KOLKATA: At least 60% Kolkata’s children aged between nine and 16 years are hooked on cellphones, which makes them prone to attention deficit disorder, depression and suicidal online games, like Momo, point out city psychiatrists. And what’s more scary, according to them, is that children are now being given access to cellphones by five years, which is far too early. Falling prey to online games, like Momo, is a fallout of this addiction, according to them.
More and more children now find themselves alone at home for long periods with gadgets, particularly mobiles, as companions, said Fortis Hospital head of mental health and behavioural science Sanjay Garg. “These children tend to cut themselves off from peers and get used to virtual interactions. As they get hooked on gadgets, their behavioural skills are destroyed and they tend to retreat into their own isolated worlds. This leads to loneliness, depression and makes them vulnerable to suicidal games, like Momo,” said Garg.
A recent study conducted by the psychiatry department of the Institute of Post-Graduate Medical Education and Research (IPGMER) found one in five children addicted to smartphones. On an average, youngsters spend eight hours a day on a smartphone and both girls and boys were equally addicted to the gadget, it claimed. “It has brought about major behavioural changes in youngsters: mood swings, hyper-activity, tantrums and often leads to poor academic performance. These are a result of cellphones and elders, too, get addicted. While younger children use smartphones for gaming and texting, older ones use it more for social networking,” said Awadesh P Solanki, who was a part of the IPGMER study team. More such gaming apps would come up and their target would be the young and emotionally vulnerable kids, predicted Solanki. “Parents need to be extra cautious and vigilant,” he said.
Earlier this week, Garg treated a 14-year-old boy who had slashed his hands playing a virtual game. His parents stopped going to office after the boy refused to give up the mobile. “The parents hardly spend any time with the boy. His life has started revolving around the mobile, which has turned into his sole companion and means of communication,” said Garg. “The more youngsters use mobiles, the faster they will lose their real communication skills. It will pull them away from real people and suck them into the virtual world. The danger is that these youngsters don’t yet have the maturity to conduct themselves safely in the virtual world.”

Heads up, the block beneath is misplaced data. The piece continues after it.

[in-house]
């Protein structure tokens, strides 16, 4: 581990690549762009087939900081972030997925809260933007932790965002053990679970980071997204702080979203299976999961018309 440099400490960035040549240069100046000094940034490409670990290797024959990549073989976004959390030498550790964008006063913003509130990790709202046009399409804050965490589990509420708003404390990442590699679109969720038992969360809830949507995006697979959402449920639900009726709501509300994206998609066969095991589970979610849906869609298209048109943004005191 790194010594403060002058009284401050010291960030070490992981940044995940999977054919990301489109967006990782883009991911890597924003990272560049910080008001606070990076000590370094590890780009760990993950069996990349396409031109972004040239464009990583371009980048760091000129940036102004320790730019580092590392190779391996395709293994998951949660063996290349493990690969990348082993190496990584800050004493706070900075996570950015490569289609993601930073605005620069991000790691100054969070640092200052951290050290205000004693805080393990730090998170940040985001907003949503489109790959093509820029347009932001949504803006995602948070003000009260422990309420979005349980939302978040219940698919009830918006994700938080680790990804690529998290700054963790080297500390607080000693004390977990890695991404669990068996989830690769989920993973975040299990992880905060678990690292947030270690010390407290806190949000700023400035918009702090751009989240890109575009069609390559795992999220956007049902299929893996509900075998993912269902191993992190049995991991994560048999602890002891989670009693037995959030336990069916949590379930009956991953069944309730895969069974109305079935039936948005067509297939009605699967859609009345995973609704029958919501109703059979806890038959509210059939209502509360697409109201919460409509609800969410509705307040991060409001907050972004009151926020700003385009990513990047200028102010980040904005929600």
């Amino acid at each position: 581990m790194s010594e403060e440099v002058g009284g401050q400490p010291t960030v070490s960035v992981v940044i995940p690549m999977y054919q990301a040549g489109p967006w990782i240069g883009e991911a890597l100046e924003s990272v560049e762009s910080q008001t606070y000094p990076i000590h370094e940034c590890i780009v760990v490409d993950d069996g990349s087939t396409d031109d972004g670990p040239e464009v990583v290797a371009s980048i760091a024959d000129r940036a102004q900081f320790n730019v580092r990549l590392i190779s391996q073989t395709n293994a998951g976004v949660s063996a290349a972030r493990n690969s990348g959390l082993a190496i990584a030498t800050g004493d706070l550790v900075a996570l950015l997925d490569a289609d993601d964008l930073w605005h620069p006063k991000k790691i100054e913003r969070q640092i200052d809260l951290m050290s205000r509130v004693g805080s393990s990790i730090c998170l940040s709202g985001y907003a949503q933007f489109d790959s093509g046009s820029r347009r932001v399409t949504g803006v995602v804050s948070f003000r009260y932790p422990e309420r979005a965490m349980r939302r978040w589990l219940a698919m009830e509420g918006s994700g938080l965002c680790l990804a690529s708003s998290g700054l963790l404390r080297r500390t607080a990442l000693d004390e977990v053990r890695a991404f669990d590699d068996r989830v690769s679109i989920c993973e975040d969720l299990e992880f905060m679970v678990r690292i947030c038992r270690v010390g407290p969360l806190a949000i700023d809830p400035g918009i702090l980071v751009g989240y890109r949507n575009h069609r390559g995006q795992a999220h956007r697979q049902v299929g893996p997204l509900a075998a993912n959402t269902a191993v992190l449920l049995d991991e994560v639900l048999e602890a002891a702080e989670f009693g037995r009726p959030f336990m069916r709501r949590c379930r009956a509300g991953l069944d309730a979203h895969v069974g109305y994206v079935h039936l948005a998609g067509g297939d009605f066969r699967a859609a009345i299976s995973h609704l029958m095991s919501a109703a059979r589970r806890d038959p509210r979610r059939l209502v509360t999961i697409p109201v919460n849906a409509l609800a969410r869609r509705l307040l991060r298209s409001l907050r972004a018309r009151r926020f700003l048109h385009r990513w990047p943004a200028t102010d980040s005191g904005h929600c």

Parents were often responsible for addiction, felt Solanki. “They use smartphones to compensate for their inability to give their kids enough time,” he said.
Cellphones and social networking sites had turned out to be easy means to earn appreciation, said Garg. “Some apps on phones can make you look better. Or, a snappy comment can get you ‘likes’ and make you feel good. But in the real world, appreciation is hard to come by. So, it often leads to disappointment making the addicts stick to the virtual world,” he said.
“Children should be encouraged to play outdoor or indoor games. They need to spend more time with friends off the virtual platform. While gadgets can’t be ruled out altogether, a balance has to be struck,” said psychiatrist J Ram.